Shuffling Along Rincon RV - Resort, Tucson

By eight in the morning, on a Saturday, a tournament is humming along.

The game is simple enough.

Each player has three discs and a stick. Each turn, a player pushes one of his disks down a slick court with his stick and tries to make his disc stop in one of the scoring areas marked inside a distant triangle. Each disc that stays in the top portion of the triangle is worth ten points. Further towards the base of the triangle, the points awarded are less. A player has to play offense, getting his disc in high scoring areas, and defense, knocking an opponent’s disc out of a scoring area. 

” Each court is different, ” one of the onlookers tells me, ” and they break different ways. ”

This is a tournament between the Voyager RV Resort, on the other side of town, and the Rincon Rv Resort.Cursing is kept to a minimum because women are present and all know that tomorrow is another day. As players take their turns, scores are tallied. When the tournament is done there will be certificates awarded and losers will buy beer. 

The throwing motion is slow and deliberate. A disc is cradled into the U shaped handle of the stick, the player pauses, takes two steps and leans forward, extends his straightened arm towards the distant triangle. It is a soft motion and the stick, properly used, never leaves the surface of the court. After your throw, you stand back and hope your opponent, who throws after you, doesn’t erase your effort.

This is a game one would think a five year old could play, but they aren’t skilled enough, or devious enough.

Old people might be old, but they aren’t without experience in duplicity.

It takes smarts to get to old age and no one, with any smarts, wants to spend winter in a cold place.

This winter I’m in Arizona again but I don’t try shuffleboard because I’m not old enough, yet.

 

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Woodcutter’s Ball keeping warm

Without a warm fire, a home would be miserable.

Today, there is wood to be cut, stacked, transported, stored, burnt.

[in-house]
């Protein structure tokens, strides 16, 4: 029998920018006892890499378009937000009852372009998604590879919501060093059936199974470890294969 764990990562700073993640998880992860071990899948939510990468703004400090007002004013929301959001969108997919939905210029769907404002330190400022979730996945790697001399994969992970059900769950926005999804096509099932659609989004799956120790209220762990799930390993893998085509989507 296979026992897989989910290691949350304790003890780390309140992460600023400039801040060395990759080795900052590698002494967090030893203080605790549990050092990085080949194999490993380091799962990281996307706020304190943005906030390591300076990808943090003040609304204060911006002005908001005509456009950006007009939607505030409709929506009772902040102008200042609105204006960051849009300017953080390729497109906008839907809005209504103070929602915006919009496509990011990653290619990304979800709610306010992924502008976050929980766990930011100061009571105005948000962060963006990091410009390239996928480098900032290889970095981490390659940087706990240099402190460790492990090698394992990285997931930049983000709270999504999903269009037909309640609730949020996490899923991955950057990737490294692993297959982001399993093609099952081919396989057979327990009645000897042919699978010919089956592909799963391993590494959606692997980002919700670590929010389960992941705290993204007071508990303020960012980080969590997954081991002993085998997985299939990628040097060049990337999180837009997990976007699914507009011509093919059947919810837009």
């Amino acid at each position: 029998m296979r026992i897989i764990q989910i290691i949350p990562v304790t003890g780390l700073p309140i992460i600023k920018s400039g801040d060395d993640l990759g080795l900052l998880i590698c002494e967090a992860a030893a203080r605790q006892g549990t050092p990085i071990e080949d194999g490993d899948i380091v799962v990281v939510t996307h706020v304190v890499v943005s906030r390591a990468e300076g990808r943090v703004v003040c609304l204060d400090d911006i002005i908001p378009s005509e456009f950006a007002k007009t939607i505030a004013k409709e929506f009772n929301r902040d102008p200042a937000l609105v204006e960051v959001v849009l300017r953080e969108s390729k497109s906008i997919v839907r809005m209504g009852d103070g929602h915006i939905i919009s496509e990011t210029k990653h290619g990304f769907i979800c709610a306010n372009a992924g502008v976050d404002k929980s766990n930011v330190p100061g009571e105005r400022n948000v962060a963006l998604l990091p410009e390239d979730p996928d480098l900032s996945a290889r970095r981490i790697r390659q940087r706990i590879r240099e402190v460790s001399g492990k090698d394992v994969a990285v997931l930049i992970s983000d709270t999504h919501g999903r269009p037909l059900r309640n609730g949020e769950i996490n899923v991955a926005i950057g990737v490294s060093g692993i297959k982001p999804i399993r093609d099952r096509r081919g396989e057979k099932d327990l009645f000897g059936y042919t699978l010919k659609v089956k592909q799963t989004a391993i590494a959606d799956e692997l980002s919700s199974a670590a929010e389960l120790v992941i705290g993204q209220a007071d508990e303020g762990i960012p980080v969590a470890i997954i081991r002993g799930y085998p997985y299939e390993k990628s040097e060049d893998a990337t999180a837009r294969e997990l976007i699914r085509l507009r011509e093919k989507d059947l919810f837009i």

John’s truck has been driven to an old orchard and branches are being trimmed, logs cut with a chain saw into manageable pieces. The wood has to be the right thickness and length to go into an outside fire pit made out of an automobile rim. Inside the house is a wood burning stove that has been used since the nineteen hundreds, a heat John grew up with in his childhood Hillsboro home. 

Heating with stoves is old technology, but, when one has doubts about electrical grids, it is worth chopping wood and knowing survival ways. 

As John and I sit around the fire pit at night looking for UFO’s, the stars give us light but no heat this many millions of miles away. The sun turned in over an hour ago and Old Man Winter is blowing cold air around our huddled bodies while the wood crackles and pops.

Warming my hands, I wonder what the caveman’s front door welcome mat looked like?

Did they sleep walk?

What was their favorite recreation?

Did they hope for a better future for their children?

They had fires just like this, and on cold nights, would have huddled, speculated, and thrown another log in the fire till the wife told them to come to bed..

 

Riverbend Hot Springs Hot Soak

In the downtown historical district of Truth or Consequences, hot springs bubble to the surface.

In old days dusty cowboys would hang their chaps on mesquite branches and swap stories with Indians who hung their moccasins on adjacent branches to look like rabbit ears. In newer days, hotels have been built above the springs and guests soak in claw foot tubs to their heart’s content.

The only admonishments to guests at River bend are not to indulge in drugs and/or alcohol, limit the time of your soak, keep hydrated, call for help if needed. River Bend Hot Springs is well maintained and now you hang your chaps on hooks inside private soaking enclosures. For social folks, there is a public soaking pool just outside the office.

Looking out from my Tierra private soak, the Rio Grande meanders, not in any hurry to get to Juarez. 

Each time here, there are more amenities.

Jake, as one of his worker’s admits, ” does a damn good job of fixing things and making the place better. ”

When I lived here I visited two times a week. Now, two times a year has to do.

Hot water soaks seems to often straighten out my bumpy thinking.

A good placebo usually beats bitter medicine every day of the week.

 

 

 

 

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